In 1837, Stanislas Sorel filed a patent in France to protect the iron from rust in larger batches, using a zinc bath – the precursor to the modern zinc bath on Galv lines. By 1850, British industry was consuming 10,000 tons of zinc per year for iron and steel coating.
Because of its protective nature, the zinc coating of galvanized metal will prevent paint from adhering correctly. The zinc coating will need to be removed to get paint to stick to galvanized metal, making the steel susceptible to rust and corrosion.
Manufacturers must prime galvanized steel before being painted. For any galvanized steel projects that require painting, ask about bonderized galvanized steel.
Suppliers can weld galvanized steel, but they must follow the proper safety measures. They should remove the zinc first before welding the surface. Welding zinc creates zinc oxide, a gas that isn’t safe for inhaling. Once the weld is complete, the weld must be re-galvanized with zinc to maintain the corrosive-resistant nature of the galvanized metal.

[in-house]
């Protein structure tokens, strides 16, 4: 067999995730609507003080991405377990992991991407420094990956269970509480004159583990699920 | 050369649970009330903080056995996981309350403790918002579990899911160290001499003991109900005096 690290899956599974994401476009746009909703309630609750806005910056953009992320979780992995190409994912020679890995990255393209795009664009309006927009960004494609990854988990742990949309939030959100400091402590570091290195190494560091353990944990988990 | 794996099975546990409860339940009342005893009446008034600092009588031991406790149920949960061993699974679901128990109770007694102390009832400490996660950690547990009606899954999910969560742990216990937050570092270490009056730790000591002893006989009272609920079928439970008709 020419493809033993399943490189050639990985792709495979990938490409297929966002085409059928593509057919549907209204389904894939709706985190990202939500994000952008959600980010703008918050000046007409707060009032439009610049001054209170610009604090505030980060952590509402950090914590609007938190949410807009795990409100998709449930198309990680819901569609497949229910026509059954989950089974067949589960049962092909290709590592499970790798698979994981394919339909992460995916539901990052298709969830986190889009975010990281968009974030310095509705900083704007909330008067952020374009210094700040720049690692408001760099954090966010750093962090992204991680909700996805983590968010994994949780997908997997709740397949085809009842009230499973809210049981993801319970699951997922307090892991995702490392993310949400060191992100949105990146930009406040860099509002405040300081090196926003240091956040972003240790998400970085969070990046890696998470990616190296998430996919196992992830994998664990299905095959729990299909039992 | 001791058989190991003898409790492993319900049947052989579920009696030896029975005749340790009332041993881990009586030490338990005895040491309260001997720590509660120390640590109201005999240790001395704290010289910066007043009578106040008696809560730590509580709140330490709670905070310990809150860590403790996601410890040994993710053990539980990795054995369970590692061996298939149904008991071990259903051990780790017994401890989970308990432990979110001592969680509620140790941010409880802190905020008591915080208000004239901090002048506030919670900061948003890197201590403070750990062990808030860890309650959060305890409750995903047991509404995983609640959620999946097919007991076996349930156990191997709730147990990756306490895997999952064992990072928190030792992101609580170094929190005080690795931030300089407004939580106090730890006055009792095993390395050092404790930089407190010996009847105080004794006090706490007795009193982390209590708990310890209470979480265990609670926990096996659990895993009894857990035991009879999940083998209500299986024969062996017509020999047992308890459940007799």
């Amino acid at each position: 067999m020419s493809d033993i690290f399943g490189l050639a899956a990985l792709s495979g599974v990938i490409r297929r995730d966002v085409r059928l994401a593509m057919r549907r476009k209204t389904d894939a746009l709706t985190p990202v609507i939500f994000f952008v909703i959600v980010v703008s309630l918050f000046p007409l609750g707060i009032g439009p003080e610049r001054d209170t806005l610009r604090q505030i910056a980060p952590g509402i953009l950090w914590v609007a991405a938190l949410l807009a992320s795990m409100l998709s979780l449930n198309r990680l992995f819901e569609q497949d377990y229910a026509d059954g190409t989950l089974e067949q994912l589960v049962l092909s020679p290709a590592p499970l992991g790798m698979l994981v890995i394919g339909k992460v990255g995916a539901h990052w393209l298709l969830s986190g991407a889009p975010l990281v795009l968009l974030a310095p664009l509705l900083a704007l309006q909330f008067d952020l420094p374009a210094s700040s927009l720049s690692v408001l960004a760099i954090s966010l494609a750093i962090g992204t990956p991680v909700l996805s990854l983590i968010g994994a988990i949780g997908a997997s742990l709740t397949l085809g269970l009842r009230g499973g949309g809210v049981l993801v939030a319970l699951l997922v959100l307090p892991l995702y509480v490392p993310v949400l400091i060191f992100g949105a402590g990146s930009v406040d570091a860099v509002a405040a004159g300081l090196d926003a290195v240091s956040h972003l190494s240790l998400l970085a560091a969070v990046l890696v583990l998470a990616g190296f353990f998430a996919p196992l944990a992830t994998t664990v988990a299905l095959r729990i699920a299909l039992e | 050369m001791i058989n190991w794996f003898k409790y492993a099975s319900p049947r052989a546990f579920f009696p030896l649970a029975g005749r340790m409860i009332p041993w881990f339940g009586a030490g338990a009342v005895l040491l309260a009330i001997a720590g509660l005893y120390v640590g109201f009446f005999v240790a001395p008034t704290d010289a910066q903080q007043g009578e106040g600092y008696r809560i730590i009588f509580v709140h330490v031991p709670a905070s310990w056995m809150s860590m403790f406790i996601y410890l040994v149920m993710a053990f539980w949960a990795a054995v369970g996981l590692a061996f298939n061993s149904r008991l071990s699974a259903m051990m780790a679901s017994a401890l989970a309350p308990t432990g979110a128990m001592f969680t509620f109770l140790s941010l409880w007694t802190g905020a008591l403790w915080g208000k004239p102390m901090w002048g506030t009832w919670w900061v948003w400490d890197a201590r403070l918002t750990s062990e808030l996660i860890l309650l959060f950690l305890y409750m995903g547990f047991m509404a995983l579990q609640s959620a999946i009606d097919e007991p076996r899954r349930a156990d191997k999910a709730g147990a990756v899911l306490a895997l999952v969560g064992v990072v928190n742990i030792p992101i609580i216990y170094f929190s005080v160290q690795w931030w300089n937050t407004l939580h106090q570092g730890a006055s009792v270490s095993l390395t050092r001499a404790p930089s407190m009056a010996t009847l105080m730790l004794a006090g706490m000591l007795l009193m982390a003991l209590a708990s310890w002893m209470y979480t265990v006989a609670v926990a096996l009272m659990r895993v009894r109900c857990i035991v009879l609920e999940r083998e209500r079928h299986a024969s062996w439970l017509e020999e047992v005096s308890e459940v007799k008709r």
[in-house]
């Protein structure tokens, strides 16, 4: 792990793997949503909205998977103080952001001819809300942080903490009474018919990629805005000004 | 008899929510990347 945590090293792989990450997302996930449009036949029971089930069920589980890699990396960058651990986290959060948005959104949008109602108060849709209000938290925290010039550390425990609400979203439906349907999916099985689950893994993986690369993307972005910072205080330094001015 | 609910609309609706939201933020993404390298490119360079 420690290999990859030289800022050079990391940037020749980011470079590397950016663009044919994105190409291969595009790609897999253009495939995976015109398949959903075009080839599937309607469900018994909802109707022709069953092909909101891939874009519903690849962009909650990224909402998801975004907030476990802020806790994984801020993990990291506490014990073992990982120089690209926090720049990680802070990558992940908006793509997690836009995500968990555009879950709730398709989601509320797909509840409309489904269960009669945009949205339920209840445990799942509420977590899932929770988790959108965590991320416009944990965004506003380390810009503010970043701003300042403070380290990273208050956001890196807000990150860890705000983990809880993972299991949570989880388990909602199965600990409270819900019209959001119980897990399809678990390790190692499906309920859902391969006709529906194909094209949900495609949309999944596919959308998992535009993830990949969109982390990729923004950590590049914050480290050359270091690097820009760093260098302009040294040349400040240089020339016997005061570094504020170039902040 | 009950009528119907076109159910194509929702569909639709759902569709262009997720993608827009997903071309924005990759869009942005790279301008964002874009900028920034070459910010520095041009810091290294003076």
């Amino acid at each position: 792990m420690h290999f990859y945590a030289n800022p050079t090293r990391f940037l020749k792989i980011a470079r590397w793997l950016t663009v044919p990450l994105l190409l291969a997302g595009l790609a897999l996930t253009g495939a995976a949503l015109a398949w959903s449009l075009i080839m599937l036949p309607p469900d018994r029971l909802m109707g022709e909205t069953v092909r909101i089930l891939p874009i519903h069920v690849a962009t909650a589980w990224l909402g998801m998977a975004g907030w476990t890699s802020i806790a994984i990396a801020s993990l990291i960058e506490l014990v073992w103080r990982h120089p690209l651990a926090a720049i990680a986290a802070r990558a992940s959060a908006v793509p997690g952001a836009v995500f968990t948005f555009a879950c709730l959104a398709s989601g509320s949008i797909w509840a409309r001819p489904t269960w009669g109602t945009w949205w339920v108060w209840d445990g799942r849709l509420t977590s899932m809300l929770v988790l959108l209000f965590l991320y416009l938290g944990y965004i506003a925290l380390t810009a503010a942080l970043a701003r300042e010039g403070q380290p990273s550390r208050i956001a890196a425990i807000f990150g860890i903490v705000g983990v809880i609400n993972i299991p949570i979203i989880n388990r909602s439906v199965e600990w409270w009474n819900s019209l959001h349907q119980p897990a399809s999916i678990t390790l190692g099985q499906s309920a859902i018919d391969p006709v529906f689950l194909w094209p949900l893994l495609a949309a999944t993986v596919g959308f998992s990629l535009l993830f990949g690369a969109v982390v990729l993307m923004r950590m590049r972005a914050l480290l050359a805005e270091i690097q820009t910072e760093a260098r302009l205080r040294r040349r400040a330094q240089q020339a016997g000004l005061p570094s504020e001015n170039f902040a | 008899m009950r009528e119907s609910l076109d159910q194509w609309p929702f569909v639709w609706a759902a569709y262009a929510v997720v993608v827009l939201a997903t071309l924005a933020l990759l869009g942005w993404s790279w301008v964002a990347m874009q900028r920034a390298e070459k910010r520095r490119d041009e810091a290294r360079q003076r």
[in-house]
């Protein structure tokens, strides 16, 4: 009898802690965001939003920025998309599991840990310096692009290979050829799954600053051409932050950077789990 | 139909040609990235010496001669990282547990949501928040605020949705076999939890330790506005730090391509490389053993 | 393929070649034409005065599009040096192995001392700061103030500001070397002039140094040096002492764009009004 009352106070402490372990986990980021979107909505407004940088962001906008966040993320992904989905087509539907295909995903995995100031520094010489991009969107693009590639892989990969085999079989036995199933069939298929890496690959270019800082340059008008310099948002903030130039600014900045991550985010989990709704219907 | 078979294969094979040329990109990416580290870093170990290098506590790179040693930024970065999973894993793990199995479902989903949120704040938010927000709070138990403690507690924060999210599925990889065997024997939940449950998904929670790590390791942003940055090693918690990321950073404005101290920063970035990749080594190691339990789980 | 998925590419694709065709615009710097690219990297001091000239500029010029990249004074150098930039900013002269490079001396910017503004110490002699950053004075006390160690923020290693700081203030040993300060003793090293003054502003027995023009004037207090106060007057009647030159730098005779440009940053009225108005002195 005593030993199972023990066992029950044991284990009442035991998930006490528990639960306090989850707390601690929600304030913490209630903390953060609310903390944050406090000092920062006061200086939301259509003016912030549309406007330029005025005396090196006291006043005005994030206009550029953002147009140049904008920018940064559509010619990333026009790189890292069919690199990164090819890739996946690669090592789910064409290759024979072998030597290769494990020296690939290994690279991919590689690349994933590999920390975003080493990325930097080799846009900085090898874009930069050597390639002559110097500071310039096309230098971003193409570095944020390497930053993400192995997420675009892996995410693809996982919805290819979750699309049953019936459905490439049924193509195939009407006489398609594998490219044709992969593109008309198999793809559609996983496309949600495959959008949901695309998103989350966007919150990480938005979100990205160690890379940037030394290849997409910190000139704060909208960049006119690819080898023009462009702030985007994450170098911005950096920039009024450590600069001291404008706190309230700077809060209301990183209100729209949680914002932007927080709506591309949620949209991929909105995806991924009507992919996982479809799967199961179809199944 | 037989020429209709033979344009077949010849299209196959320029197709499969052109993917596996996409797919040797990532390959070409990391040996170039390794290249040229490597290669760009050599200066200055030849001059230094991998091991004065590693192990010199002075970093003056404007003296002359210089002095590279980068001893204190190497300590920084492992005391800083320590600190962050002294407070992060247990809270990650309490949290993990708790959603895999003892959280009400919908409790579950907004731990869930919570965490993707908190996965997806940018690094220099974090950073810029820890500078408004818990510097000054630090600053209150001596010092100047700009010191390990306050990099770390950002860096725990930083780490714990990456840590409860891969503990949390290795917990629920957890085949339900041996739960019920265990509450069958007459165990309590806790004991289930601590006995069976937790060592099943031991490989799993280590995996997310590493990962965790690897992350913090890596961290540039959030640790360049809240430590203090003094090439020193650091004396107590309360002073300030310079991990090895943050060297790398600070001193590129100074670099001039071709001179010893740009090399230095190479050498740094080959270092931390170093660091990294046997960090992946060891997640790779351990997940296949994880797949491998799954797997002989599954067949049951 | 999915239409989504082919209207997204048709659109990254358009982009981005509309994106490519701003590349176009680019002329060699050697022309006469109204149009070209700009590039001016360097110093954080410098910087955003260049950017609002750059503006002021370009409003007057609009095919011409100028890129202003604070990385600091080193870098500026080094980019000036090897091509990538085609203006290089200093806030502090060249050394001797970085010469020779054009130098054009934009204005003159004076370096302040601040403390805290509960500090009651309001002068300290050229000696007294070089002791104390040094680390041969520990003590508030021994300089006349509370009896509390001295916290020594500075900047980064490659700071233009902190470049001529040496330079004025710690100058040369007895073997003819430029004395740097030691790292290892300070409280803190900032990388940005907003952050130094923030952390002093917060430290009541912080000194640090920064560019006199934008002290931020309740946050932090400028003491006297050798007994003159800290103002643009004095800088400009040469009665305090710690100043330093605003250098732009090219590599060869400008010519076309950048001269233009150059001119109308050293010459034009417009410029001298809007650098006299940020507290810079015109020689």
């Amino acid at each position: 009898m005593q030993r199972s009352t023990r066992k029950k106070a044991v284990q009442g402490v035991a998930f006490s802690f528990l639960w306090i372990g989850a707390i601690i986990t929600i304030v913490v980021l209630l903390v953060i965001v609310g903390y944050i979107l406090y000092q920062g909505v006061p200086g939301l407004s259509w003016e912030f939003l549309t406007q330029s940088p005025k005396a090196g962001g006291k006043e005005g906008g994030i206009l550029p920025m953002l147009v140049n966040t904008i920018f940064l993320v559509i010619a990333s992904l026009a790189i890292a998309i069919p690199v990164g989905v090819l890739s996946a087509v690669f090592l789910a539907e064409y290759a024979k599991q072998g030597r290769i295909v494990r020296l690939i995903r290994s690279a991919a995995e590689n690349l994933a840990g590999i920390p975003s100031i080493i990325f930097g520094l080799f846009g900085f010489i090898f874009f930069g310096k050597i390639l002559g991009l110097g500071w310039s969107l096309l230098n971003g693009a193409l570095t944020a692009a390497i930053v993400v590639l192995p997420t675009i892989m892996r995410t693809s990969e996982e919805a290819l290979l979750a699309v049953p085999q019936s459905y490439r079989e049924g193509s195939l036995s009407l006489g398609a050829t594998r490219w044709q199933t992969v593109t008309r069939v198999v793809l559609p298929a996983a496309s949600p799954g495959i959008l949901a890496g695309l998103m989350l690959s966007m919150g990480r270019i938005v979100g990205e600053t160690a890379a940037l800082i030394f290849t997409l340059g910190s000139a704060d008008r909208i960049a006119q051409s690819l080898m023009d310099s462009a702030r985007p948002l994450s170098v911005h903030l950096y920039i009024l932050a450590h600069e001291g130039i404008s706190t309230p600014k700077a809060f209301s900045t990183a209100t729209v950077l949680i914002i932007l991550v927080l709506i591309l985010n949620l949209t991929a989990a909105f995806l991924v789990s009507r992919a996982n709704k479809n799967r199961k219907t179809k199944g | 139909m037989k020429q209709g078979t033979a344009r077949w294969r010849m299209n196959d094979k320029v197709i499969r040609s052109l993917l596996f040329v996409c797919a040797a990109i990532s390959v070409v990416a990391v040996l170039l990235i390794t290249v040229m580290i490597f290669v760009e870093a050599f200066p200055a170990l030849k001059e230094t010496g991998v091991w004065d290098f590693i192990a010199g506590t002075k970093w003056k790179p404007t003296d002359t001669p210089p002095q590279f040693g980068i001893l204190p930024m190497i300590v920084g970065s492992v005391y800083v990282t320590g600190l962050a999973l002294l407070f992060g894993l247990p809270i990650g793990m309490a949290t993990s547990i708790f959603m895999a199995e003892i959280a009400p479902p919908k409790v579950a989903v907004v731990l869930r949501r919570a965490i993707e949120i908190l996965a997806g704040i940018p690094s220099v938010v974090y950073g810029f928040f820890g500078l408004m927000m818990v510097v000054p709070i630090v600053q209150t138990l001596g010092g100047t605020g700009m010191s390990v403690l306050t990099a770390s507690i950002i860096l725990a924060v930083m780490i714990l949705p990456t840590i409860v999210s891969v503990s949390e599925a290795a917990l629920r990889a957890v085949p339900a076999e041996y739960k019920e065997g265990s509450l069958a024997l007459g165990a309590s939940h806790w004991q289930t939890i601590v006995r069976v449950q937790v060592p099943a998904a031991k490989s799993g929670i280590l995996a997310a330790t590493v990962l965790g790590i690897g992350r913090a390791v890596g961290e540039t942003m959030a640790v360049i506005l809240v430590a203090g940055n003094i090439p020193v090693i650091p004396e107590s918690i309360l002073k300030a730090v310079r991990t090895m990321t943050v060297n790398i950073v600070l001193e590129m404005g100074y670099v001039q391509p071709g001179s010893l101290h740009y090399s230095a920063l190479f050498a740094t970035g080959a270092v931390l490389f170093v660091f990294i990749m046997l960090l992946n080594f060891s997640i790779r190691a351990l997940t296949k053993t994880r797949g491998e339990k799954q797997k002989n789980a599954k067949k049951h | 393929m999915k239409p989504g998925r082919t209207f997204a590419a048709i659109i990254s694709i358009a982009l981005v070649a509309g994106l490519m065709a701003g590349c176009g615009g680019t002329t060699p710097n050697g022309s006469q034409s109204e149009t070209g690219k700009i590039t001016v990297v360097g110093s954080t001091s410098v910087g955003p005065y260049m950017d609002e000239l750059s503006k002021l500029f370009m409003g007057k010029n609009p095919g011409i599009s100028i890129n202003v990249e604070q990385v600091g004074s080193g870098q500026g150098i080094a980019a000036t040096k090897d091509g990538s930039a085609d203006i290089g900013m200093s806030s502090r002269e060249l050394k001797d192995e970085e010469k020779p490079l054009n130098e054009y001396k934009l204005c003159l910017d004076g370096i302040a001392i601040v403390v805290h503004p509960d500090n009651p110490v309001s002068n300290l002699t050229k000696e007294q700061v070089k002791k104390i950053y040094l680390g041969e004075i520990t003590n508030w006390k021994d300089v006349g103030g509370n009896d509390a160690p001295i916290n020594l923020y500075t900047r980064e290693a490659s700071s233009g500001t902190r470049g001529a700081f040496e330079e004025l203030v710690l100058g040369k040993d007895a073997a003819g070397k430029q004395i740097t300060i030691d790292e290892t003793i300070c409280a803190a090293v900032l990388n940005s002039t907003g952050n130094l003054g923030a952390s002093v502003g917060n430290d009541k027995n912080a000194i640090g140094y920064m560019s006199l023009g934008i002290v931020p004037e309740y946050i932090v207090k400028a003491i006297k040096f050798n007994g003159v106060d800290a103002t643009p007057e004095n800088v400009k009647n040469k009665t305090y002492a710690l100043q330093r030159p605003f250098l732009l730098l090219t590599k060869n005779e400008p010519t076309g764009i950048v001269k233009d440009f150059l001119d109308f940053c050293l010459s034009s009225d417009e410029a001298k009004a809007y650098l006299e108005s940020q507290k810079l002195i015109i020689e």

The galvanization process, which coats steel in a layer of zinc, prevents the underlying metal from rusting. Is galvanized steel rustproof? As long as the zinc coating remains undamaged, the rustproof nature of galvanized steel can last for decades.
There are four ways to galvanize steel or coat it in a layer of zinc. Hot-dip galvanizing is the process of dipping finished steel into molten zinc. Galvannealing follows the hot-dipped process by heating the galvanized steel until the zinc coating and the steel alloy together. Pre-galvanizing is hot-dip galvanizing that takes place earlier in the steel production process. Electrogalvanizing uses electrical currents to bond zinc to steel.
Galvanized steel can last for decades without showing signs of rust or corrosion. Of course, different applications and environments will yield different lifespans for galvanized steel. In saltwater conditions, galvanized steel can perform for up to 12 years without showing signs of corrosion. In corrosive soil, it can last up to 50 years. And in ideal conditions, galvanized steel can resist rust for over 75 years.